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Longtime office holder Ken Hechler to turn 100

Charleston Daily Mail courtesy photo  Ken Hechler speaks on the campaign trail in 1984 while running for West Virginia Secretary of State. Hechler, whose life has included marching with Dr. Martin Luther King Jr. and interrogating Nazis in Nuremberg, turns 100 Saturday.
Charleston Daily Mail courtesy photo
Ken Hechler speaks on the campaign trail in 1984 while running for West Virginia Secretary of State. Hechler, whose life has included marching with Dr. Martin Luther King Jr. and interrogating Nazis in Nuremberg, turns 100 Saturday.

CHARLESTON, W.Va. — Ken Hechler may be 99 years, 364 days old, but there’s no slowing down the oldest living former member of Congress.

The lifelong politician and avid advocate for the environment and coal mine safety turns 100 Saturday. Hechler devoted his life to public service, and even today considers himself a public servant for West Virginia.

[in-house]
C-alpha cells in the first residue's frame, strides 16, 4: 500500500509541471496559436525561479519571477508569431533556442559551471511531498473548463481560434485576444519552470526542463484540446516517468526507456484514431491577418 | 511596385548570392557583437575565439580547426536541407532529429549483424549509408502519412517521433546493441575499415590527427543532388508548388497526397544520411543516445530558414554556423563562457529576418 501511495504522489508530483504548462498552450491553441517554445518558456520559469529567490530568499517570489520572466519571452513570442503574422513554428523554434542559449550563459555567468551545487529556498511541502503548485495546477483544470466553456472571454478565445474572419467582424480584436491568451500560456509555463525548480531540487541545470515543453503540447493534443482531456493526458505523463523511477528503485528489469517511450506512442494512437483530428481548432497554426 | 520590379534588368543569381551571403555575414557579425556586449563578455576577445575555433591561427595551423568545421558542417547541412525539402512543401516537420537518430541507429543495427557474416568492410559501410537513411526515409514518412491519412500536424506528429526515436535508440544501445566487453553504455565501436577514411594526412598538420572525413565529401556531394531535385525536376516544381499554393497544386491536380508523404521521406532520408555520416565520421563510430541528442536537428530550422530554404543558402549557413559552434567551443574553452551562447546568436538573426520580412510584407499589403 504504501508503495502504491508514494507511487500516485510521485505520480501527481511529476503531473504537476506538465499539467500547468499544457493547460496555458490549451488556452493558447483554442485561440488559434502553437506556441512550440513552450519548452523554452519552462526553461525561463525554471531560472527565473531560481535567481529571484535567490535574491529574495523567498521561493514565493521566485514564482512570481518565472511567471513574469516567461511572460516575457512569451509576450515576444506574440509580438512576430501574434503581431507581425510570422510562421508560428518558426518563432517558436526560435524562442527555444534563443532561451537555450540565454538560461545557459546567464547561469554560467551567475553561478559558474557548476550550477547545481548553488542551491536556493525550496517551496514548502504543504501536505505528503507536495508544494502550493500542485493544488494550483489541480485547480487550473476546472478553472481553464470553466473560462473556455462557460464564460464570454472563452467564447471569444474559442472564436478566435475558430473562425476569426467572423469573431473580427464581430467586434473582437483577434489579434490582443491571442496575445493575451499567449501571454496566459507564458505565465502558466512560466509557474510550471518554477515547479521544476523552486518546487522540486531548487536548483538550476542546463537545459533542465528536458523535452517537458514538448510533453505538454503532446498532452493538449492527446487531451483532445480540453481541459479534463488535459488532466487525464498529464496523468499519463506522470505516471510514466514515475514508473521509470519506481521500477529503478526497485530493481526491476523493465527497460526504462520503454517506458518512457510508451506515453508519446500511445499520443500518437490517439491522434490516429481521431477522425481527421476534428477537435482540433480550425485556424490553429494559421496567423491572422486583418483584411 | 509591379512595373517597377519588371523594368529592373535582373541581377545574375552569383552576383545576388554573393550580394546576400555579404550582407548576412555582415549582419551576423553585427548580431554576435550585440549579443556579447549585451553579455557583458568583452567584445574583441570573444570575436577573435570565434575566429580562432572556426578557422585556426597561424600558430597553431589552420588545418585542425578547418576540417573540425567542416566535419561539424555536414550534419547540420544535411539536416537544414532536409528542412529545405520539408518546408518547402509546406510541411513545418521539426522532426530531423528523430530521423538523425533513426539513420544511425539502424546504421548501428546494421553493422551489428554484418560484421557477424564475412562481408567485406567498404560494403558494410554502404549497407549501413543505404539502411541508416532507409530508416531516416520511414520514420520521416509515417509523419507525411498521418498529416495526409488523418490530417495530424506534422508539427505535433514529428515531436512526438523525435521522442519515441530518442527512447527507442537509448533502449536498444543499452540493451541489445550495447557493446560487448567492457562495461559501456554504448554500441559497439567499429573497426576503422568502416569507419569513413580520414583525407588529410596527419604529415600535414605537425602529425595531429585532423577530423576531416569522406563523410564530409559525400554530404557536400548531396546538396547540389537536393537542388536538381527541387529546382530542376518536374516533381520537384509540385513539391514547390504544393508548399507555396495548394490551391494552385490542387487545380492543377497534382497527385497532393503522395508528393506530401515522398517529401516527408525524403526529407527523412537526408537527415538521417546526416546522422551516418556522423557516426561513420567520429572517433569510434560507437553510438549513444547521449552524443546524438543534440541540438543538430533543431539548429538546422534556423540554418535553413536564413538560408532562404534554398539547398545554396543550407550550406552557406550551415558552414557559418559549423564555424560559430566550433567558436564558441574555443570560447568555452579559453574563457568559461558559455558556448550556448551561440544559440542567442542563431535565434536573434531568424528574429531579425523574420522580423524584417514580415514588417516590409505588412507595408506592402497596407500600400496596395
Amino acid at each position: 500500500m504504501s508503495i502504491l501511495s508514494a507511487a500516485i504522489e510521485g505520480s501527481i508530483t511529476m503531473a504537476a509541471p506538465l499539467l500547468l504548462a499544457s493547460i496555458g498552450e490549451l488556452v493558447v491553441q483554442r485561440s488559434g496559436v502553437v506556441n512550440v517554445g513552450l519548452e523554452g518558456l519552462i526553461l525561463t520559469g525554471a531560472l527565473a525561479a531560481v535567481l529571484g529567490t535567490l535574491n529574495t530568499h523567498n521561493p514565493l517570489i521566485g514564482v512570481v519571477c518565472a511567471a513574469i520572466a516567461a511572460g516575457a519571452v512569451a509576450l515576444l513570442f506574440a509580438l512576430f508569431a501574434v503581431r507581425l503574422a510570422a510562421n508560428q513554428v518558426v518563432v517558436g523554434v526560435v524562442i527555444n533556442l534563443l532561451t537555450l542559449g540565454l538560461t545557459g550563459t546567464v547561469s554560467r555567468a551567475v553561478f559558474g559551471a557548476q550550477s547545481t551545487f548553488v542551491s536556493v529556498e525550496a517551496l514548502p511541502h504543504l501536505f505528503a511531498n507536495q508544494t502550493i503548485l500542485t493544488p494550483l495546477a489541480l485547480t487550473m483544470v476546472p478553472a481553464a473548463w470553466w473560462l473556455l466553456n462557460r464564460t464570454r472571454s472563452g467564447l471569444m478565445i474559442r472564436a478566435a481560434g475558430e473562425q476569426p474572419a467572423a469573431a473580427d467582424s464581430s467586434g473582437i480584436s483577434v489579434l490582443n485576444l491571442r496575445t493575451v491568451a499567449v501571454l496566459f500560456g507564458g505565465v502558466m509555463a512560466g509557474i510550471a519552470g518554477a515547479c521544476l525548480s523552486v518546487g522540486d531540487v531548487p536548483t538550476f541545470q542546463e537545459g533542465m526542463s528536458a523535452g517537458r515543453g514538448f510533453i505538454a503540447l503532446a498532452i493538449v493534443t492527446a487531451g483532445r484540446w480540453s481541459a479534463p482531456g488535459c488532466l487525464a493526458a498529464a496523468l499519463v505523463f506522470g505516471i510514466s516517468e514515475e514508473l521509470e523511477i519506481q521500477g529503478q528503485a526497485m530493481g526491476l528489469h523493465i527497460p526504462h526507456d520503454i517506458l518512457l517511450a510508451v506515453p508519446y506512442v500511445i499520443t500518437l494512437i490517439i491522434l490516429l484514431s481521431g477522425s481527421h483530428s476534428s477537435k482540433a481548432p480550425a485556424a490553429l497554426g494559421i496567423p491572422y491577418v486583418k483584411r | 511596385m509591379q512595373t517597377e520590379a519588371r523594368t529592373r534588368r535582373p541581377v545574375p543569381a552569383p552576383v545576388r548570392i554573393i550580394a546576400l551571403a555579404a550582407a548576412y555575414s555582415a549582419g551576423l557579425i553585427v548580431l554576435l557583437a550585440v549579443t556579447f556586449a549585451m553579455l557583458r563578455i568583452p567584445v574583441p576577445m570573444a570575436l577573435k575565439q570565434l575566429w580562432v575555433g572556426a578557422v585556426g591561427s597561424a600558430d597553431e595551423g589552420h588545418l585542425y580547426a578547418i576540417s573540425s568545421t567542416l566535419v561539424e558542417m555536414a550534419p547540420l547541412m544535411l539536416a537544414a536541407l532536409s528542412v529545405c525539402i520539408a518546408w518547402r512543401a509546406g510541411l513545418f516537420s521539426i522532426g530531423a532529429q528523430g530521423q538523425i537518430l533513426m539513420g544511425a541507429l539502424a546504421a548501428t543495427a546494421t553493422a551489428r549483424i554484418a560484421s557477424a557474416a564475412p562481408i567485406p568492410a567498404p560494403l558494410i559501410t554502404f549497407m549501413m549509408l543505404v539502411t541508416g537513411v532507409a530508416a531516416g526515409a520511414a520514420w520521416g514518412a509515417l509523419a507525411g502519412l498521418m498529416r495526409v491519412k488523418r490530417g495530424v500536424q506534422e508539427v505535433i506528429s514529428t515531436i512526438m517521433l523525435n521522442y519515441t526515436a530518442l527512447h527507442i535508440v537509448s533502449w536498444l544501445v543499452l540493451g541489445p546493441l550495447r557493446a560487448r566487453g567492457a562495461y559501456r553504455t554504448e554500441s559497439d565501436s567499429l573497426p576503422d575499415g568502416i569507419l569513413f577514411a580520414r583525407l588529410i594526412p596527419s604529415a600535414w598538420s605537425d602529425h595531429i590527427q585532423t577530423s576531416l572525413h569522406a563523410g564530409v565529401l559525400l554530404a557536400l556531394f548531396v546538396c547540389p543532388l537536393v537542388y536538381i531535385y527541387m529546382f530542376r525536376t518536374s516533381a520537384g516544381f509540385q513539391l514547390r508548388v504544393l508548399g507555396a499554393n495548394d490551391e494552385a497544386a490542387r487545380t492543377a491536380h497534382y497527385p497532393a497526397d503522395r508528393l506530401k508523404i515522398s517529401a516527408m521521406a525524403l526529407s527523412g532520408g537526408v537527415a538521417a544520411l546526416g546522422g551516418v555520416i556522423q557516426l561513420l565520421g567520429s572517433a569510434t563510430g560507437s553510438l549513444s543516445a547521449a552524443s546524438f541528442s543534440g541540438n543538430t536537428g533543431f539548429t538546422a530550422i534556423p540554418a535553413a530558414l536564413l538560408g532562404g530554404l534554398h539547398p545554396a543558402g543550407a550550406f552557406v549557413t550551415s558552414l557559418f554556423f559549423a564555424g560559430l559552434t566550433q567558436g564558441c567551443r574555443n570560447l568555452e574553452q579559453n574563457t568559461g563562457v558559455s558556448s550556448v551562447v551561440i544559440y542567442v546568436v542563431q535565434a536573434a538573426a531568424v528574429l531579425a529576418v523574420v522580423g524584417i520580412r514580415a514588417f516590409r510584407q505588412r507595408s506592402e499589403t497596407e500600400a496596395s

“It’s just always been my ambition,” Hechler said. “The Lord has been good to me and given me good health, a wonderful life and lots of good friends.”

Hechler, his wife of one year, Carol, and family and friends will celebrate his 100th birthday at a private party in Romney Sunday. A bigger celebration will take place at 1 p.m. Sept. 27 in the Don Morris Room of Marshall University’s Memorial Student Center.

Kenneth William “Ken” Hechler was born in the Long Island town of Roslyn, New York, on Sept. 20, 1914, to Charles H. and Catherine Hauhart Hechler. Ken was the youngest of three sons.

Ken took an interest in journalism at Roslyn High School; he contributed sports stories to his local newspaper until he graduated in 1931…

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